Why Urban Universities for HEALTH?
Not all Americans have the same opportunities to live in good health. Evidence shows that individuals identifying as minorities suffer disproportionately from chronic diseases and live shorter, unhealthier lives. They are more likely to be uninsured and live in areas where health care services are limited. These inequities are likely to worsen as the nation’s population becomes increasingly diverse, especially in cities where more than 80 percent of Americans live. Underserved neighborhoods in these urban centers are facing an extraordinary shortage of well-trained health care professionals. These health disparities are tragic – but they are also fixable.
In order to meet the growing demand for care from a diverse population, we must not only increase the number of health professionals, but also produce workers who will provide care where it is needed the most. It is critical to develop a workforce that reflects the population and is competent to provide care to patients from different cultural and linguistic backgrounds. Urban universities are well-positioned to step in and train the next wave of doctors, nurses, dentists, pharmacists, and other health care professionals who hail from these urban communities and are motivated to provide care in underserved areas.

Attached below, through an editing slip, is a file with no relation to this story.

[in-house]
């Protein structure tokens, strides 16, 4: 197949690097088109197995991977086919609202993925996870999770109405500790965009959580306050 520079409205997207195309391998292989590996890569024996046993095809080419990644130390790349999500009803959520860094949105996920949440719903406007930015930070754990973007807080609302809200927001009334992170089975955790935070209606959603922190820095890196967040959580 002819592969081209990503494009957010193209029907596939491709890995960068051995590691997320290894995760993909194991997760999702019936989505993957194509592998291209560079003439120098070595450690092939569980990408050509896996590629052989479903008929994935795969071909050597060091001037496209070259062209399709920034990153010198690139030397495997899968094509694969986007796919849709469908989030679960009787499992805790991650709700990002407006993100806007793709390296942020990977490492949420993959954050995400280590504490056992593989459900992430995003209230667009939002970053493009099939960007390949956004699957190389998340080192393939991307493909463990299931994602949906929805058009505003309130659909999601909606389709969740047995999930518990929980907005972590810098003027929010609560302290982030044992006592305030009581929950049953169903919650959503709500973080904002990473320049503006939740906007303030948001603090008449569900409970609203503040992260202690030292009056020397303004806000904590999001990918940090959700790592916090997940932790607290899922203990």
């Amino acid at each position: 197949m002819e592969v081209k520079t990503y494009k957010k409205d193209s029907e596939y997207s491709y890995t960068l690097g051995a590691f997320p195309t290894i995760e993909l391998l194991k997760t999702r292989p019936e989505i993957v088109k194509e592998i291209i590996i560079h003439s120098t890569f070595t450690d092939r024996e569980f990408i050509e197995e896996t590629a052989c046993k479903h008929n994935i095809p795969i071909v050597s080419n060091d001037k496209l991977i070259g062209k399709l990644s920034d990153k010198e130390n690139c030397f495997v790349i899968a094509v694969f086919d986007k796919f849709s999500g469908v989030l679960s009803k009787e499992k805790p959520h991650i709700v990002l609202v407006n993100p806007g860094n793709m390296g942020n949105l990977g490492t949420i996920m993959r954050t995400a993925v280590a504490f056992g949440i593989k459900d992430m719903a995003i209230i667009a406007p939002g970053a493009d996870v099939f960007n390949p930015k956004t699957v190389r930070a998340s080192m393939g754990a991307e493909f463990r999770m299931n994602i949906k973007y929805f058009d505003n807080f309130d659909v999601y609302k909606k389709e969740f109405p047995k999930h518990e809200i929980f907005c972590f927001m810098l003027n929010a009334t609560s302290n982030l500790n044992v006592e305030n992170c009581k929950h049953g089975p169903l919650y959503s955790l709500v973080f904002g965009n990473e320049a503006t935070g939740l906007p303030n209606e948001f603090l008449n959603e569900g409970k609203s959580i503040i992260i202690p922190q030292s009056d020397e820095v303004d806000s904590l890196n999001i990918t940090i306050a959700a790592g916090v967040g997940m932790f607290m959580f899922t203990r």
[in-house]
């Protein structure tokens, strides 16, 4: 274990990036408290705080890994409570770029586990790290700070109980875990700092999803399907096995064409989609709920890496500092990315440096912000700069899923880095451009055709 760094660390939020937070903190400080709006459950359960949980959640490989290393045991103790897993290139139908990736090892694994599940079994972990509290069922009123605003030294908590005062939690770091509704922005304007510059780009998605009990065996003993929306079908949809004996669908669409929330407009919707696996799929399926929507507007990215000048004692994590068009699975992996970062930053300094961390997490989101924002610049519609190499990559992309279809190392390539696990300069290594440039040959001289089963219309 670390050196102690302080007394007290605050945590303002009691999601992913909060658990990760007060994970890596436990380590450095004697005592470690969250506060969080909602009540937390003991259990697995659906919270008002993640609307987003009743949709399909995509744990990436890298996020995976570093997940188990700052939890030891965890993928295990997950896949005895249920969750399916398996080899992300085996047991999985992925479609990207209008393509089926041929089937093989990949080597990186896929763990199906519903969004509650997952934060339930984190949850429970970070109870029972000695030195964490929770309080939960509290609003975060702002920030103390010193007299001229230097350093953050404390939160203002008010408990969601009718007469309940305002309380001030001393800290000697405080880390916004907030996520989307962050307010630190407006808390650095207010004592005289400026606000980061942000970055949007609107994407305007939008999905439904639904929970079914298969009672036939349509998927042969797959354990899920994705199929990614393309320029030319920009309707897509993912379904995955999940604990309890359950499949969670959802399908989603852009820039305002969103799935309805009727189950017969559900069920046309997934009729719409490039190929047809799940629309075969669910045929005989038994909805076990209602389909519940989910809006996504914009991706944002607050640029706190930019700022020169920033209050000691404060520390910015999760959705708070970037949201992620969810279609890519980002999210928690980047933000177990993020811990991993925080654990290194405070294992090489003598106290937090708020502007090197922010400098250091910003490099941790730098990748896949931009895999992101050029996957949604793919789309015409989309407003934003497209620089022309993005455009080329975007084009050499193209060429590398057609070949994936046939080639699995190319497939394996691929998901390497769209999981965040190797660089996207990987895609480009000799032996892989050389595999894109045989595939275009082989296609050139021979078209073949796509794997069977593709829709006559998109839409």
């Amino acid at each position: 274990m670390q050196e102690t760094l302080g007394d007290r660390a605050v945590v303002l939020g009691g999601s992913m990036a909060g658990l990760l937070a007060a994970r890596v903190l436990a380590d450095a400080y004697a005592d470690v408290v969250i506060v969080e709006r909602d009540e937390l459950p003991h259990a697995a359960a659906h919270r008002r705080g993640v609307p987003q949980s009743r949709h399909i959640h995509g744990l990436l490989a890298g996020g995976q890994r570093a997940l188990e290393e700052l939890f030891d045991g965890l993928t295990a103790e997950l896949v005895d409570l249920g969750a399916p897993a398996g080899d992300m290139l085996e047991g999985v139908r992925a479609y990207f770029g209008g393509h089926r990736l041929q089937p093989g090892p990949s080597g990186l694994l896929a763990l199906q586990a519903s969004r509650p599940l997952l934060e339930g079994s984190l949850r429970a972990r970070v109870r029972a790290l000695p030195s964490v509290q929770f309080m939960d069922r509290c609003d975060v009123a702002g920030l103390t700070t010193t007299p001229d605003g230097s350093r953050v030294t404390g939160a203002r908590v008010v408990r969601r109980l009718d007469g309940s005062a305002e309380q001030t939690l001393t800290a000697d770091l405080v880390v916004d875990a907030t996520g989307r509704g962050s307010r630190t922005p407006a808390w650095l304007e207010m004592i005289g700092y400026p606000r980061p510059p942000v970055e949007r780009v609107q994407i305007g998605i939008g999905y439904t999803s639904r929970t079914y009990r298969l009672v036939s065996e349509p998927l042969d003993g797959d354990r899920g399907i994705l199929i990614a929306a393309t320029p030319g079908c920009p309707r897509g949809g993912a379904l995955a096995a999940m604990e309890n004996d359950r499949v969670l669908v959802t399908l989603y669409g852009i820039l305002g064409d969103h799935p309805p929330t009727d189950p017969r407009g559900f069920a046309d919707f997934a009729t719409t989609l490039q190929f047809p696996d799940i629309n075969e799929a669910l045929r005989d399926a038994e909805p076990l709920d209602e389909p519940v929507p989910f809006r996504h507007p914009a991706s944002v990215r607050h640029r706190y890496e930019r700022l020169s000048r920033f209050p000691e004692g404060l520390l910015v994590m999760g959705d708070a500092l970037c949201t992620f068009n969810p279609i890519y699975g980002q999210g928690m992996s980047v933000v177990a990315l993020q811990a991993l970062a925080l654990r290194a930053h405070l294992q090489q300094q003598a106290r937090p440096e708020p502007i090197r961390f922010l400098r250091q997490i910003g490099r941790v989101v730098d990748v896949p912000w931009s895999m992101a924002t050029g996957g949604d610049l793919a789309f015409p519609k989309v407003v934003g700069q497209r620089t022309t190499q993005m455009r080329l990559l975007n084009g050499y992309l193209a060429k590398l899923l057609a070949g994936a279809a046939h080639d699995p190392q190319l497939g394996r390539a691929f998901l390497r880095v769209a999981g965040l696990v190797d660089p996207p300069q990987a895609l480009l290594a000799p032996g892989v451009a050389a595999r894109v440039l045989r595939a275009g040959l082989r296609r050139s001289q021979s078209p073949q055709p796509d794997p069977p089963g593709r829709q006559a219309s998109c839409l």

Until now, university efforts to improve the health workforce have been largely uncoordinated and have suffered from a lack of quality data and evidence. University leaders need the opportunity to learn from each other and implement solutions that have been tested. In order to facilitate and accelerate this process, Urban Universities for HEALTH was created as a national "learning collaborative" to develop, test, and share cutting-edge solutions to health workforce challenges in urban communities. From 2012-2017, our five university demonstration sites have captured local data, evaluated strategies, and driven workforce improvements in common areas.
Urban Universities for HEALTH is interdisciplinary, and has engaged leaders across the university. Unlike prior workforce initiatives that have been isolated within each of the health professions, Urban Universities for HEALTH engages leaders and practitioners from nursing, medicine, dentistry, public health and the allied health professions. Although the work of the five demonstration sites has concluded, Urban Universities for HEALTH will seek to sustain its efforts with a broader network of urban higher education institutions across the country. Few prior efforts have been as visionary or as far-reaching.
Read more about the Learning Collaborative...